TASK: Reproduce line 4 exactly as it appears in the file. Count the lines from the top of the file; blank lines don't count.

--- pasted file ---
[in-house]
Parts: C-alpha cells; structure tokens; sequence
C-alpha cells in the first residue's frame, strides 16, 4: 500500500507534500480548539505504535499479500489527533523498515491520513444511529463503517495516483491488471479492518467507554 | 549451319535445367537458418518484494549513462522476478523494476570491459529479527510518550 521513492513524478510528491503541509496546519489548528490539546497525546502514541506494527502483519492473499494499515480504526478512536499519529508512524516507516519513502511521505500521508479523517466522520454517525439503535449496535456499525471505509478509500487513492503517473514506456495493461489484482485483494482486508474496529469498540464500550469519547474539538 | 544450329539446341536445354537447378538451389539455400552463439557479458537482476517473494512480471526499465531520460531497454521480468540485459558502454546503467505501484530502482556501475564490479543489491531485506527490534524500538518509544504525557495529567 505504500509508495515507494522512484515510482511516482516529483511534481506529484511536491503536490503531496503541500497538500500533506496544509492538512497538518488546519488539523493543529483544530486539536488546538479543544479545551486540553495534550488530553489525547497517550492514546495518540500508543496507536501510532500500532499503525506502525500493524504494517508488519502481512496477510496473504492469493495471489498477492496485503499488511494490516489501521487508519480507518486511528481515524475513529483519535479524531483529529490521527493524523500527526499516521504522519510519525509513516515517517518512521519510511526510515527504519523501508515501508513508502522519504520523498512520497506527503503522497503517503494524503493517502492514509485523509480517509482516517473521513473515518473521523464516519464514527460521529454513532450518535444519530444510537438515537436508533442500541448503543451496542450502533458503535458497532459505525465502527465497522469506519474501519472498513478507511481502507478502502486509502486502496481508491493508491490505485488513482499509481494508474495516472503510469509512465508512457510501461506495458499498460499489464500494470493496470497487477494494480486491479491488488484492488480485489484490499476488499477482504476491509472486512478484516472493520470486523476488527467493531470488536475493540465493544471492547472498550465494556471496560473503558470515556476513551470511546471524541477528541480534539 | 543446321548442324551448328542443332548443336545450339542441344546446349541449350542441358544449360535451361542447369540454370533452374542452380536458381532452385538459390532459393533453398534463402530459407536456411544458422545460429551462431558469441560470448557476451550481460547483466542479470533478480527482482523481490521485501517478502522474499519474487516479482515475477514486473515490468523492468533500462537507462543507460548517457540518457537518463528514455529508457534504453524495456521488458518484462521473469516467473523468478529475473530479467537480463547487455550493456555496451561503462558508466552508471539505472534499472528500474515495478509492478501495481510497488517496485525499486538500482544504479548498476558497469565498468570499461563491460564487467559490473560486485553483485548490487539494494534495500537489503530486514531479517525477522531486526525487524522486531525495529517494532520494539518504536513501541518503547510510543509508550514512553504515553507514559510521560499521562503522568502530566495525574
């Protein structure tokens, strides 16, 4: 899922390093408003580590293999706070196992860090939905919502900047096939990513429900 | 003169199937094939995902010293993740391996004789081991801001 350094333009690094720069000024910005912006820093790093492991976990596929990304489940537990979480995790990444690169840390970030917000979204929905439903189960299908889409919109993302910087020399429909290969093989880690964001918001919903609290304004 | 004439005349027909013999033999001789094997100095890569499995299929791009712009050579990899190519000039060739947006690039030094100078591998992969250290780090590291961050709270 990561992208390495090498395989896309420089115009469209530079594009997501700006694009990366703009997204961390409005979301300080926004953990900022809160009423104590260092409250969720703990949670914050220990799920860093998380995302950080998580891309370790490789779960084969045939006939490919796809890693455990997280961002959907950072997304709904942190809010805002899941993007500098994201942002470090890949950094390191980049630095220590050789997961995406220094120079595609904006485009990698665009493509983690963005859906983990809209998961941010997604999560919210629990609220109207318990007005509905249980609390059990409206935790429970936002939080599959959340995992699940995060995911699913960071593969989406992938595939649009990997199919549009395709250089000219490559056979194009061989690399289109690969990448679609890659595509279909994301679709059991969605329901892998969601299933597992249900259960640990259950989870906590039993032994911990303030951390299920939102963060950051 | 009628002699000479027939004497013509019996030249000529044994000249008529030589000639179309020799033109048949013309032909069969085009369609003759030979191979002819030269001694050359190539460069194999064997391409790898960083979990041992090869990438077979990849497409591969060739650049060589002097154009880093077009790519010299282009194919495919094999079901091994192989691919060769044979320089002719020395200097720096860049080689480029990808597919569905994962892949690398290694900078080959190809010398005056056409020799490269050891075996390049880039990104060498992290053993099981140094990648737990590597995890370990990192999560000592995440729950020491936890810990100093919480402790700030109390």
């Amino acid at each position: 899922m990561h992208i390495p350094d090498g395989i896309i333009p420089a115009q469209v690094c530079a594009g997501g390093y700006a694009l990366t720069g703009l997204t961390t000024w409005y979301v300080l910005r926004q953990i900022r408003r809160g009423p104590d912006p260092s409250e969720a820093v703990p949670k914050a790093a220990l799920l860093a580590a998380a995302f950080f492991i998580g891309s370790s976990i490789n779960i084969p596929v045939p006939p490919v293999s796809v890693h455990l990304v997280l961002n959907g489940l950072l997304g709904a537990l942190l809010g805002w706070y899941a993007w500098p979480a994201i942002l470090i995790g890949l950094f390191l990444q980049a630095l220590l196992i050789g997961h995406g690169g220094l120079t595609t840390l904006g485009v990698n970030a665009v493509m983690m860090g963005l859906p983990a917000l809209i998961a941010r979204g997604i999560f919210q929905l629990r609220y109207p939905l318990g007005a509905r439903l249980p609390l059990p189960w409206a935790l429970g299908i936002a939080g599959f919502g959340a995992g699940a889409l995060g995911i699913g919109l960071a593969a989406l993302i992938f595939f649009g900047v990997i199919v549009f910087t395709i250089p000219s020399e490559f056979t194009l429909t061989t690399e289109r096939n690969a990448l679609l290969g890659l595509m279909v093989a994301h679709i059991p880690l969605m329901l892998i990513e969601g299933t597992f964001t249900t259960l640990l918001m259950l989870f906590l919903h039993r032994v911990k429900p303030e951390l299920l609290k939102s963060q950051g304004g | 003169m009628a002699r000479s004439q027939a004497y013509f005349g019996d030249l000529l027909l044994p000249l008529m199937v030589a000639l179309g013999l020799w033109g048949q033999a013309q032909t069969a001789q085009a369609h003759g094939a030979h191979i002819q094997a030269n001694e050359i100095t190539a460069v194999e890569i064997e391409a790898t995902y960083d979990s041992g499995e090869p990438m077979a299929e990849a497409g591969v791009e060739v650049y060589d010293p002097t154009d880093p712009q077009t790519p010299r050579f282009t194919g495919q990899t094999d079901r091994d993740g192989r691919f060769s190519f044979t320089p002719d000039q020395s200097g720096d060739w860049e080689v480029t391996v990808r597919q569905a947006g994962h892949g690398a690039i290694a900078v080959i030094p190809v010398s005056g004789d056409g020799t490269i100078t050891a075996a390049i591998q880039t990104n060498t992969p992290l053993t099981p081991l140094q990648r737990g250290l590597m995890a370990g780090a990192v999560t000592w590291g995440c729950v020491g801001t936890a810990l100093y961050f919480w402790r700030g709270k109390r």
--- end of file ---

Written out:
């Protein structure tokens, strides 16, 4: 899922390093408003580590293999706070196992860090939905919502900047096939990513429900 | 003169199937094939995902010293993740391996004789081991801001 350094333009690094720069000024910005912006820093790093492991976990596929990304489940537990979480995790990444690169840390970030917000979204929905439903189960299908889409919109993302910087020399429909290969093989880690964001918001919903609290304004 | 004439005349027909013999033999001789094997100095890569499995299929791009712009050579990899190519000039060739947006690039030094100078591998992969250290780090590291961050709270 990561992208390495090498395989896309420089115009469209530079594009997501700006694009990366703009997204961390409005979301300080926004953990900022809160009423104590260092409250969720703990949670914050220990799920860093998380995302950080998580891309370790490789779960084969045939006939490919796809890693455990997280961002959907950072997304709904942190809010805002899941993007500098994201942002470090890949950094390191980049630095220590050789997961995406220094120079595609904006485009990698665009493509983690963005859906983990809209998961941010997604999560919210629990609220109207318990007005509905249980609390059990409206935790429970936002939080599959959340995992699940995060995911699913960071593969989406992938595939649009990997199919549009395709250089000219490559056979194009061989690399289109690969990448679609890659595509279909994301679709059991969605329901892998969601299933597992249900259960640990259950989870906590039993032994911990303030951390299920939102963060950051 | 009628002699000479027939004497013509019996030249000529044994000249008529030589000639179309020799033109048949013309032909069969085009369609003759030979191979002819030269001694050359190539460069194999064997391409790898960083979990041992090869990438077979990849497409591969060739650049060589002097154009880093077009790519010299282009194919495919094999079901091994192989691919060769044979320089002719020395200097720096860049080689480029990808597919569905994962892949690398290694900078080959190809010398005056056409020799490269050891075996390049880039990104060498992290053993099981140094990648737990590597995890370990990192999560000592995440729950020491936890810990100093919480402790700030109390």